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Too many course ratings?

The National appears at the top of a new course rating list by Fairways Magazine.

Yes, two more Canadian course ratings are out — one by Canadiangolfmagazine.com, an upstart publication, and a new Ontario list by Peter Mumford’s Fairways magazine. Add this to SCOREGolf’s established Top 100, Golfweek’s Top Canadian classic and modern list and Golf Digest’s recent Canadian list. That’s a lot of ink spilled when I truly think there are maybe five or six great golf courses in Canada.

What’s that you say? Five or six?

That’s my take — Highlands Links, Hamilton, Cabot Links, Jasper, Banff, and St. George’s could be considered on a world scale. There’s lots beyond that that are very good — but not great. Even Hamilton could use an overhaul — right now it has horrible grassing lines and the bunkers are as plain as dry toast. But it has the essence of greatness — it is there in the bones. I love places like Westmount, Toronto GC, Eagles Nest, Muskoka Bay, Capilano and Devil’s Paintbrush — and though they have individual great holes, I can’t really conclude any of these courses are great. Not great like Winged Foot or Shinnecock. Not great like Royal St. George’s or Ballybunion.

What’s different at Canadiangolfmagazine.com? Not much, frankly. It has a nicely defined criteria — though if even one panelist can explain what a “course/land plan” is I’d be surprised — and apparently an expert list of panelists. I say “apparently,” because though Canadiangolfmagazine.com goes to great lengths to talk about how its panel is different, it misses the basics of offering transperancy. No comps, but lots of “industry” people (who likely haven’t paid for a green fee in a long time), no prior notice of visits (which I always think is funny since how does one change a golf course for a rater anyway?) and “basically [golfers] asked for a ranking where raters do not receive any sort of special treatment.” Problem is the magazine won’t identify those raters — which strikes me as a real problem when you are seeking credibility. Why not identify them? There’s no real explanation given. I can’t imagine taking any list seriously that doesn’t tell you who is on it, that’s my perspective.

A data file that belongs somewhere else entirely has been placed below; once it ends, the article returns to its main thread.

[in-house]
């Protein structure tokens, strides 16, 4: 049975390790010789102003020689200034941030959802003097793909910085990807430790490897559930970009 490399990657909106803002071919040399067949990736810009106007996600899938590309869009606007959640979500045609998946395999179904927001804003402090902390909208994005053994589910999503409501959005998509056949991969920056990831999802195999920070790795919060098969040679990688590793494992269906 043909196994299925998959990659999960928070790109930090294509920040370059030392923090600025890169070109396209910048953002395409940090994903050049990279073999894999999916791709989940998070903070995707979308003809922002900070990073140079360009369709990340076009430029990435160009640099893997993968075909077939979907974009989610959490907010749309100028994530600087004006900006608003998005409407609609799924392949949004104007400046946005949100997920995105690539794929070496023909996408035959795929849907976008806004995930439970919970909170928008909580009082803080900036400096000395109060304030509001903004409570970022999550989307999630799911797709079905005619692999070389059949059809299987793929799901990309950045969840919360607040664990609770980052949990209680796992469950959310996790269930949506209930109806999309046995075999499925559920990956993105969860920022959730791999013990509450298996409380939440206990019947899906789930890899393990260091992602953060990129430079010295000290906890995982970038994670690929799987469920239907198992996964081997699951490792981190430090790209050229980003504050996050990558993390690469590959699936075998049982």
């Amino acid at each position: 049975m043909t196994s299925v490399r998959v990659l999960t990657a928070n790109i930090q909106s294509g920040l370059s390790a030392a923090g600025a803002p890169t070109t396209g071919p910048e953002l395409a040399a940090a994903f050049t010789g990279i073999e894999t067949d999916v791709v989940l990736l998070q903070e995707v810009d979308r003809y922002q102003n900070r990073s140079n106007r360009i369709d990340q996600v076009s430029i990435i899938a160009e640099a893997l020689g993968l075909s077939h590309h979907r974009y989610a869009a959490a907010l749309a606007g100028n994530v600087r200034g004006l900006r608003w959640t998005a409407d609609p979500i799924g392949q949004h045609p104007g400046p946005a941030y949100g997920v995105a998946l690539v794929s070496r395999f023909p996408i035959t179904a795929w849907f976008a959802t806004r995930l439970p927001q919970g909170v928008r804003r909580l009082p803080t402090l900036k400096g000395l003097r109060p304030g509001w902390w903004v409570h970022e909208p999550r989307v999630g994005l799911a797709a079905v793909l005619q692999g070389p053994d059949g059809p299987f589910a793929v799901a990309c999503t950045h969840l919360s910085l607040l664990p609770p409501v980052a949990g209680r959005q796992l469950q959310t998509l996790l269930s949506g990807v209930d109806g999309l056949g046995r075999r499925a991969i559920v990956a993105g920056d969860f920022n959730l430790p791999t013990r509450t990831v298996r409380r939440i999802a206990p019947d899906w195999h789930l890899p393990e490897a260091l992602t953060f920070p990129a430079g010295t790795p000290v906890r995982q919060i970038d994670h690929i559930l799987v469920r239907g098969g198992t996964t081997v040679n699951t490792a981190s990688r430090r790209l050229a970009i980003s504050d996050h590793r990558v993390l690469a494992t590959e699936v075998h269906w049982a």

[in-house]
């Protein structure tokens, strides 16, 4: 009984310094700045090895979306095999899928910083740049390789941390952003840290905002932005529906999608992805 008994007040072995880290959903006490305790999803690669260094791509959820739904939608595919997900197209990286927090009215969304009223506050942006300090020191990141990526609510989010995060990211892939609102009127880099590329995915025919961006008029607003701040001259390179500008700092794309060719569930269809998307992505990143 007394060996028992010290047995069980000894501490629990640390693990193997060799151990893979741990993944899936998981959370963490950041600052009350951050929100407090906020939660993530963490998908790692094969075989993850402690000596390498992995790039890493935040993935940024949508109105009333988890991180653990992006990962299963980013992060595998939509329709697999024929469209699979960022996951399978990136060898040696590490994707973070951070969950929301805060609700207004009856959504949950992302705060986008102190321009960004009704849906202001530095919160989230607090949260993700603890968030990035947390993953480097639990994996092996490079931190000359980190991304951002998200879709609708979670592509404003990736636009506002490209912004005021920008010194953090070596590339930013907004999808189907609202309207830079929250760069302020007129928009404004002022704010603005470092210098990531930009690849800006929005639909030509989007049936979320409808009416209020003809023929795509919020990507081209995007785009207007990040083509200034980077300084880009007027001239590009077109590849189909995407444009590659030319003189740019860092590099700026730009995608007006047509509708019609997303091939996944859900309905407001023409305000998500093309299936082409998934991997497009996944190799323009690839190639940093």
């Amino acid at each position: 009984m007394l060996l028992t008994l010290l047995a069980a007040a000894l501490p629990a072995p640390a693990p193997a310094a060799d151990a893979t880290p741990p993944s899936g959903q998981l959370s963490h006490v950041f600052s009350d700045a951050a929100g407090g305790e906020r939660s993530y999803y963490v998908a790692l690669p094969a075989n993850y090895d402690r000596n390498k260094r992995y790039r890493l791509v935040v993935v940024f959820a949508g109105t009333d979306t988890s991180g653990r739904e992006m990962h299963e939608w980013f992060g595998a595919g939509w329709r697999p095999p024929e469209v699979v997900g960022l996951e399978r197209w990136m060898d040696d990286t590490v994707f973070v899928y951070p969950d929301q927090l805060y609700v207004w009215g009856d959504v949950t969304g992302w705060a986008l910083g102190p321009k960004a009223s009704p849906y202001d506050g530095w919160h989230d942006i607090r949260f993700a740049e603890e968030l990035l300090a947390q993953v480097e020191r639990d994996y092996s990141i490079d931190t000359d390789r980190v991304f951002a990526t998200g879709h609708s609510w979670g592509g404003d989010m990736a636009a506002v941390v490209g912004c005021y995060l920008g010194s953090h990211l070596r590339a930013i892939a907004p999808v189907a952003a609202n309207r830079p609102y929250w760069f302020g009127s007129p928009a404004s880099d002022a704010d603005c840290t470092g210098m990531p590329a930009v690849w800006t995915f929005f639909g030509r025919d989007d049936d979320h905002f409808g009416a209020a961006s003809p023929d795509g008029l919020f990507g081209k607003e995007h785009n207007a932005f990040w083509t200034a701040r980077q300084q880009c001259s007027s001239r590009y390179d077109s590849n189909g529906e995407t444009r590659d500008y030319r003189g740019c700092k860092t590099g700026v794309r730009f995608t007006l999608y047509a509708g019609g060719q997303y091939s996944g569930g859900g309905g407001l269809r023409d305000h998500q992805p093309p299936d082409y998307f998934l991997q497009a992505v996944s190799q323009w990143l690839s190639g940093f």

Still, the magazine list they compile is fine. No revelations. The National sinks to No. 5, Cabot Links is 10 spots too low at No. 10, nice to see Kawartha at a deserving No. 41, etc.

Check their list out here. Editor Frank Mastroianni has done a nice job with the publication, though I wonder how long it can continue without much ad support. I also wonder if I’m one of six people in Canada interested in a magazine that heavily slanted to golf design. We’ll see….

Fairways Magazine takes another swipe at it, this time using Ted McIntyre, the former editor of Ontario Golf, to run the ratings. That means unlike Canadiangolfmagazine, Ted offers full disclosure on not only who he used for the Ontario rating, but what they voted on. Credit to Magna’s Danny King for having the strangest No. 1 pick — Osprey Valley. I applaud that sort of thinking — and it certainly provides a different perspective than the standard National/St. George’s debate.

So what wins then? The National. Yawn.

By my count there are now six ratings of Canadian courses in various magazines (including one done by the BC PGA last year.)

What can we conclude?

  1. That some American magazines can’t distinguish a classic from modern course (Golfweek).
  2. That like Score and Fairways, some American pubs love the National. (Golf Digest) 
  3. That if you tweak your criteria, more classic courses will appear (Canadiangolfmagazine)
  4. That some lists offer very little new perspective for debate (Fairways) and that Ontario doesn’t have enough quality to rank 100 courses if Innerkip Highlands AND Seguin Valley makes the list
  5. That rater love for Royal Montreal is slipping (all lists)
  6. That Highlands Links conditioning issues have caught up with it (all lists)